W3C home > Mailing lists > Public > public-rdf-dawg-comments@w3.org > February 2011

Re: "RDF Knowledge" (Uniform HTTP Protocol for Managing RDF Graphs)

From: Kjetil Kjernsmo <kjetil@kjernsmo.net>
Date: Mon, 07 Feb 2011 21:42:12 +0100
To: public-rdf-dawg-comments@w3.org
Message-id: <201102072142.12958.kjetil@kjernsmo.net>
On Monday 7. February 2011 19:07:01 Chimezie Ogbuji wrote:
> Again, I'm saying that
> there is very little precedence that a developer who wants to expose
> an RDF dataset over HTTP (for Create Read Update Delete operations)
> can follow to do so.  That is what standards are for: to standardize
> where there is a need and little consensus.

I think the core of the problem: This is simply not true! The thing is that 
when you GET a URI and you get back a bunch of triples, it is 
indistinguishable from what people have been doing from the dawn of RDF, 
namely putting a file on a web server with those triples. Then using PUT, 
DELETE and POST operations RESTfully is then only the natural thing to do, in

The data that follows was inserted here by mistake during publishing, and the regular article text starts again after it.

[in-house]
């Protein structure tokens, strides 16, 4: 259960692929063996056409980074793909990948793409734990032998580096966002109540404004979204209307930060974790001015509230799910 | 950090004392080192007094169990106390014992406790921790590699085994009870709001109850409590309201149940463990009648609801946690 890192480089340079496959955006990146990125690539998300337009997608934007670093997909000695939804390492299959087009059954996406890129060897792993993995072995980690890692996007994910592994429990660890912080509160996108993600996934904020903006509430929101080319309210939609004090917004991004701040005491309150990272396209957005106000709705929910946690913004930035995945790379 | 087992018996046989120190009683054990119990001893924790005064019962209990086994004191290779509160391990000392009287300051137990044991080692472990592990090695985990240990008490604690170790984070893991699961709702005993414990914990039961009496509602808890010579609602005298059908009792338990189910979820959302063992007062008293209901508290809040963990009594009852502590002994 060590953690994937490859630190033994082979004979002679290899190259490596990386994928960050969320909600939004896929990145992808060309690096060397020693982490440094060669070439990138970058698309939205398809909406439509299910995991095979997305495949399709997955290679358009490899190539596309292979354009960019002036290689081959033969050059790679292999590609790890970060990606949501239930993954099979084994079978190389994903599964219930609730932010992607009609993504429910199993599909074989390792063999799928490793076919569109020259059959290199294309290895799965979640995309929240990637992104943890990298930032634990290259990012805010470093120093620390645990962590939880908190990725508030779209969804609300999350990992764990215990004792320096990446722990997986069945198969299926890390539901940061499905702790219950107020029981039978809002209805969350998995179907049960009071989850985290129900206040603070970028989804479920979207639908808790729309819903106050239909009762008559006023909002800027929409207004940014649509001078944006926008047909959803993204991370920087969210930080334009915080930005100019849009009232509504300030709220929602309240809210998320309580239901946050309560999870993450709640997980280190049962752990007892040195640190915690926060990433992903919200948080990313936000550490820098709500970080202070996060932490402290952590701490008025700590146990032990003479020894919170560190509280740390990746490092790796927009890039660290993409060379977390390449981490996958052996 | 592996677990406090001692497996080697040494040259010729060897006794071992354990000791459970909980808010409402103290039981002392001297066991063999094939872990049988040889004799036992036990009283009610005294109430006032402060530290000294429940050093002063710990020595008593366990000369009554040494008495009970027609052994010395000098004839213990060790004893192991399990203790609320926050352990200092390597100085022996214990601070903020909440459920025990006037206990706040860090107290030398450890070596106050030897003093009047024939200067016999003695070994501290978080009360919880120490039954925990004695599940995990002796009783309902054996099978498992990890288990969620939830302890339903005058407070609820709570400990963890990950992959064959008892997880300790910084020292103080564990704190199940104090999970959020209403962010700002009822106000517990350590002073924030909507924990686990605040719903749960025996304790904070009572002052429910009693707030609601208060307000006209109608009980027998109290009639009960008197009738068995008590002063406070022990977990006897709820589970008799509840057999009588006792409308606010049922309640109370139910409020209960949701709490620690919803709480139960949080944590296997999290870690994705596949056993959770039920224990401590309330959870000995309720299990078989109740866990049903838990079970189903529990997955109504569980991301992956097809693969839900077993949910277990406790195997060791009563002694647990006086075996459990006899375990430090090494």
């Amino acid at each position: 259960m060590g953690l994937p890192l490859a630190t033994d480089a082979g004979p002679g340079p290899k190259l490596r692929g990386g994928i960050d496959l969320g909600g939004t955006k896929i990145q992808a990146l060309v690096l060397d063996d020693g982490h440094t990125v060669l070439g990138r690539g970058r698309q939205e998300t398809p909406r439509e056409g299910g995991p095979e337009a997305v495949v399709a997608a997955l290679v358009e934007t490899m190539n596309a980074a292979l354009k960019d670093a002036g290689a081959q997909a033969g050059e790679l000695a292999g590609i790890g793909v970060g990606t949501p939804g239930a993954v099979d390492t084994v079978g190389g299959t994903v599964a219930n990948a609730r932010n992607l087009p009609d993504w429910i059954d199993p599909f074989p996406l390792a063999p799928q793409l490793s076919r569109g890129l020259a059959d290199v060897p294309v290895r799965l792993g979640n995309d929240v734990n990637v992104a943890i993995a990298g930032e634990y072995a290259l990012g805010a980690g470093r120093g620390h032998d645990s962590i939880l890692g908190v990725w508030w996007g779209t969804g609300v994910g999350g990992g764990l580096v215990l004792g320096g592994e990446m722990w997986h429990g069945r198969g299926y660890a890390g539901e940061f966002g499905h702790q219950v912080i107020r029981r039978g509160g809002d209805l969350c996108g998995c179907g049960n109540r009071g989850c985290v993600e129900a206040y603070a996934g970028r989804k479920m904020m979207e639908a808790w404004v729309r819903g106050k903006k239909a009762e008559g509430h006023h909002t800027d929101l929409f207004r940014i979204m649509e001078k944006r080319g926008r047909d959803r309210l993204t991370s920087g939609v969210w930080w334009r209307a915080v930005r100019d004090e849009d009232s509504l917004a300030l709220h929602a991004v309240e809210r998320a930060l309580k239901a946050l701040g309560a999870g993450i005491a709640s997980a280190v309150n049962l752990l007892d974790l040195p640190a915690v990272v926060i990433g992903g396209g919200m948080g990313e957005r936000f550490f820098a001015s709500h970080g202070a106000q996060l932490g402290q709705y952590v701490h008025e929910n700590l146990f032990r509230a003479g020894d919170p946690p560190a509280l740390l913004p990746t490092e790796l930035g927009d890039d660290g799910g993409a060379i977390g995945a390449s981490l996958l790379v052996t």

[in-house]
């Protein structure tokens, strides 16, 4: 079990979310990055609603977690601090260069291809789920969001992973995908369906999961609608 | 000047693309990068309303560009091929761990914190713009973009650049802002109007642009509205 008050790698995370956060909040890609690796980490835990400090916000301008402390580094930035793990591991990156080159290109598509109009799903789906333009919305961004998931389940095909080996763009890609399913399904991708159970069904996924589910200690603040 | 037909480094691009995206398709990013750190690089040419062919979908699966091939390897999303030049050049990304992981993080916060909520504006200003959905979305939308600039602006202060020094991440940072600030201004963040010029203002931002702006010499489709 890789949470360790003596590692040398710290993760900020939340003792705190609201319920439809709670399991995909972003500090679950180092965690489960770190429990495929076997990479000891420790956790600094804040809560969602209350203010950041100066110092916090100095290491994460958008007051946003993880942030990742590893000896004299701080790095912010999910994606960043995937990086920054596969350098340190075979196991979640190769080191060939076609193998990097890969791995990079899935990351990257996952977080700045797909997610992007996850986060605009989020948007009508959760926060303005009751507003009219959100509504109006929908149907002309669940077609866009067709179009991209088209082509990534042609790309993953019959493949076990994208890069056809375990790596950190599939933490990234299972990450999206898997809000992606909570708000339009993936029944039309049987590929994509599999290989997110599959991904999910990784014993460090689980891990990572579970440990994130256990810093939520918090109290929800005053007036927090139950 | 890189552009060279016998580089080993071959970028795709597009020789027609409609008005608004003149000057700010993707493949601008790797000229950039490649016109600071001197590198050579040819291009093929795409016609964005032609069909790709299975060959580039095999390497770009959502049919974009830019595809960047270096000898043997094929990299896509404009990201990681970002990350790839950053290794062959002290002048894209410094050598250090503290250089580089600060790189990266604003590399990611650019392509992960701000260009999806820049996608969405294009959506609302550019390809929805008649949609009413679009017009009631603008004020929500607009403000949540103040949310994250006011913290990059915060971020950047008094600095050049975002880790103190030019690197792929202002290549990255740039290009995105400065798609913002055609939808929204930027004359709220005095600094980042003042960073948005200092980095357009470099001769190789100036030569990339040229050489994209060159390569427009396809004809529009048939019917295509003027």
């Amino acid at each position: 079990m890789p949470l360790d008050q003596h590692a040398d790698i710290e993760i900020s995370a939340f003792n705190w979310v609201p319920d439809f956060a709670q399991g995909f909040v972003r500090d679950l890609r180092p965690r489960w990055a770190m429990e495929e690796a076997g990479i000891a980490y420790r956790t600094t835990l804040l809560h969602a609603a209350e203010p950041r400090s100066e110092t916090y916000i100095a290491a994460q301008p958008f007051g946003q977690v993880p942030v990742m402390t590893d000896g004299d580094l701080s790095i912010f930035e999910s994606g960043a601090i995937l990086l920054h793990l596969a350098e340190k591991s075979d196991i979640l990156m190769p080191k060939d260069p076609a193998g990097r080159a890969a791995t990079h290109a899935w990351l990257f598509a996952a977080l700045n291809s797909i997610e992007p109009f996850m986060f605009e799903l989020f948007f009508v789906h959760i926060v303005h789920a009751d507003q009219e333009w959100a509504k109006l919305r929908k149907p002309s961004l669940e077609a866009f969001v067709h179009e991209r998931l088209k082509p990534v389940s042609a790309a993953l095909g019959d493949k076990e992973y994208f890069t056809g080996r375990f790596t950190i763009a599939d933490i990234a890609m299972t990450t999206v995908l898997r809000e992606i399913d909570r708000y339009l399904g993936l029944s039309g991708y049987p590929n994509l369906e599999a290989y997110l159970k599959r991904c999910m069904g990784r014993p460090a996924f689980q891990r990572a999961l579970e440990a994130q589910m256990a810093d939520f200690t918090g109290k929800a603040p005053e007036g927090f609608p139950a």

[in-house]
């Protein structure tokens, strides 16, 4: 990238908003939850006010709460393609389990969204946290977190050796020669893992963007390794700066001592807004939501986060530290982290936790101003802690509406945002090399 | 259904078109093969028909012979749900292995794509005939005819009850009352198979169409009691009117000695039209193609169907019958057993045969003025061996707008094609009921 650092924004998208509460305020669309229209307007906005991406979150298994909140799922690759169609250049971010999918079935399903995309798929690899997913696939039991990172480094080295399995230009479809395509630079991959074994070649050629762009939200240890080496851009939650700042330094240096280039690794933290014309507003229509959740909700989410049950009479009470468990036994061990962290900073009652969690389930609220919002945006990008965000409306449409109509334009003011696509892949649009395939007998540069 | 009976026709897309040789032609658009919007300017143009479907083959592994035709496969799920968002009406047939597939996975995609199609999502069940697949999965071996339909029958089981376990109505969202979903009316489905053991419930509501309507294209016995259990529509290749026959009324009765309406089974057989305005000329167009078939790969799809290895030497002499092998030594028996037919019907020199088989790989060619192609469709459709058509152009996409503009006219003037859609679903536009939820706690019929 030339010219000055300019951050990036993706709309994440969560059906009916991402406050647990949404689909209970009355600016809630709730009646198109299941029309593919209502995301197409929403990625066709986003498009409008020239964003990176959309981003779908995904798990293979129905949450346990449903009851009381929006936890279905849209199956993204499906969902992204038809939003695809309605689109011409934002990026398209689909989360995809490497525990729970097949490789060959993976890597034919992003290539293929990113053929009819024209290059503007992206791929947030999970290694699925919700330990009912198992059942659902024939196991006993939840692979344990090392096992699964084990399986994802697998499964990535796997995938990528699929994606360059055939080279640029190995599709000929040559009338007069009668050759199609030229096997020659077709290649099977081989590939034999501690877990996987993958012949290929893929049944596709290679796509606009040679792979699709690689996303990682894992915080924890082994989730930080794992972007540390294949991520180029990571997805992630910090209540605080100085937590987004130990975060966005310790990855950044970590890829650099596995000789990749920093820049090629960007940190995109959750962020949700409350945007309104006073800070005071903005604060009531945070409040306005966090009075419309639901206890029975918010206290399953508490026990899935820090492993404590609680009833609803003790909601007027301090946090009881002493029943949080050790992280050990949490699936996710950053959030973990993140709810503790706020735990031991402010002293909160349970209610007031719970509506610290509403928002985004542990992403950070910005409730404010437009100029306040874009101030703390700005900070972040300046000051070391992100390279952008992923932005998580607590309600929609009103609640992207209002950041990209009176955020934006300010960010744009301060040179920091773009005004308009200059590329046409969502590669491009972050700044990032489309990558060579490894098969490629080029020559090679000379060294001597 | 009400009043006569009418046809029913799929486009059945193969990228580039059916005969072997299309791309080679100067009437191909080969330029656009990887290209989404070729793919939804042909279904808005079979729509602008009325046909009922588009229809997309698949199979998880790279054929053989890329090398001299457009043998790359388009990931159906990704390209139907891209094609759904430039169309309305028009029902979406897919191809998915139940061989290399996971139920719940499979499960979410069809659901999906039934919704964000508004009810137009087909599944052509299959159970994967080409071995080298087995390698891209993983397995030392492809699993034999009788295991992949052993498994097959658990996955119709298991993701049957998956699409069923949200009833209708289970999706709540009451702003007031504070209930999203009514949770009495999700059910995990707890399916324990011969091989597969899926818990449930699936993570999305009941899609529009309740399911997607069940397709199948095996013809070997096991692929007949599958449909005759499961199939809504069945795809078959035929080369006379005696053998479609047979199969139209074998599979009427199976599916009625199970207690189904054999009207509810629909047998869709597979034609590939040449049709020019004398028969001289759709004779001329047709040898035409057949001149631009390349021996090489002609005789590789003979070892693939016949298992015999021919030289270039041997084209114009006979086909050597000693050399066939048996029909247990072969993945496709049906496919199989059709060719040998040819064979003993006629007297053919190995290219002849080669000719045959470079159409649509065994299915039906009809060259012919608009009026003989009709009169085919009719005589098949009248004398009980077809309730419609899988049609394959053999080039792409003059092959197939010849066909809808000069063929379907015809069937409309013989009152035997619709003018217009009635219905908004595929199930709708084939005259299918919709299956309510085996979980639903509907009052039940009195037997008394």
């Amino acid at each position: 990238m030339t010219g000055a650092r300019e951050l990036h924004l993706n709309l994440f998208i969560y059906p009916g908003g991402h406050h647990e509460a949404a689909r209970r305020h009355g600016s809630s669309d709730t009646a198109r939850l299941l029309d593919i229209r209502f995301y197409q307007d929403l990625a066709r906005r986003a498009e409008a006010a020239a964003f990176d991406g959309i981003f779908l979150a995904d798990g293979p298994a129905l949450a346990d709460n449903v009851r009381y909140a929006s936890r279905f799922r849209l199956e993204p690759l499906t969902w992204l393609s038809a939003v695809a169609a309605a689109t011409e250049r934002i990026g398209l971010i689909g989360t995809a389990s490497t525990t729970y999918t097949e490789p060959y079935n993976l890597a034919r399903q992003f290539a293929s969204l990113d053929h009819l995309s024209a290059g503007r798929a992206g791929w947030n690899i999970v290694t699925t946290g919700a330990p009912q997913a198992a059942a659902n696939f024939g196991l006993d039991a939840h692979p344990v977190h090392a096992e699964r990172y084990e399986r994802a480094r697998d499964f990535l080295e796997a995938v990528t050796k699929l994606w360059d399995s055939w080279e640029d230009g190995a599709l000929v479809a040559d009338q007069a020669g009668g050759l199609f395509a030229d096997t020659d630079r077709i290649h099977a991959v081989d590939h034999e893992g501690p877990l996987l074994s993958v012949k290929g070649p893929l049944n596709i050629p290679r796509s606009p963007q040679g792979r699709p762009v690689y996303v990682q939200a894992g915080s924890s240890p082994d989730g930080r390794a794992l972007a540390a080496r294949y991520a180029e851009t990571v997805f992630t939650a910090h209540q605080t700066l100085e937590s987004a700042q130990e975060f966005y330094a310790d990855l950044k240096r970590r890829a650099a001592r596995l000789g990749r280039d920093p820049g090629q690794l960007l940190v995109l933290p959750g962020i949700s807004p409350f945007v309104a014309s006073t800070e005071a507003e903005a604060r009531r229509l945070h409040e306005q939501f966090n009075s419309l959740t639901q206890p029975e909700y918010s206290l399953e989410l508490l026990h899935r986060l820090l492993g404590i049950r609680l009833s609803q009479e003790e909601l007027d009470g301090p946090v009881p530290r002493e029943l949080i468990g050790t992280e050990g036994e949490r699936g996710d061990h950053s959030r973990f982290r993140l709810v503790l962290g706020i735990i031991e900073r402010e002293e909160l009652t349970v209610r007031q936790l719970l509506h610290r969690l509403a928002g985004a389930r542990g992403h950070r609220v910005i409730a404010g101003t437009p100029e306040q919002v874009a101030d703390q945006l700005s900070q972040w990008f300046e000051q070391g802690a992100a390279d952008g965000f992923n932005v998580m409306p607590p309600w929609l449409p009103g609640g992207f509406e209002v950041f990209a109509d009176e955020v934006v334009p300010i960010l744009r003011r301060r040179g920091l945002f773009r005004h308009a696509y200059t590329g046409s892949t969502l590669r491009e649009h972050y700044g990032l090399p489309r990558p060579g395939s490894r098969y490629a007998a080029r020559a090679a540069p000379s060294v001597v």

fact, the only thing of some importance that a developer really needs clarified 
is what POST does, all you need to say is that it adds triples.

Now, what complicates the matter is SPARQL 1.0s definition of what a graph URI 
identifies, and I must admit that I do not understand this fully myself, and it 
is a topic I'm trying to set aside time to fully understand. The other thing 
that complicates the issue is the indirect graph identification, which I have 
felt all along is of limited utility and something that could inhibit adoption 
of the protocol.

That's why everyone who I've shown this specification to has gone "huh? what 
does it really say?" You've taken something that's very familiar to thousands 
and thousands of developers, and scare them off by a bunch of definitions, which 
only serves to tell them that Semantic Web is a lot more complicated than they 
initially thought. 

It is my opinion that the spec should be tied very strongly to concepts that 
those hords of developers would recognize immediately, as it fits with how they 
have always manipulated files on a web server. Any part of the protocol that 
cannot be specified on those terms should be dropped.

We cannot afford the image that the Semantic Web is complicated. I truly 
believe it is the simplest thing that could possibly work and this protocol 
should have been really simple and familiar, but currently it isn't.

Kjetil Kjernsmo
Ph.d Research Fellow, Semantic Web
Received on Monday, 7 February 2011 20:42:54 UTC

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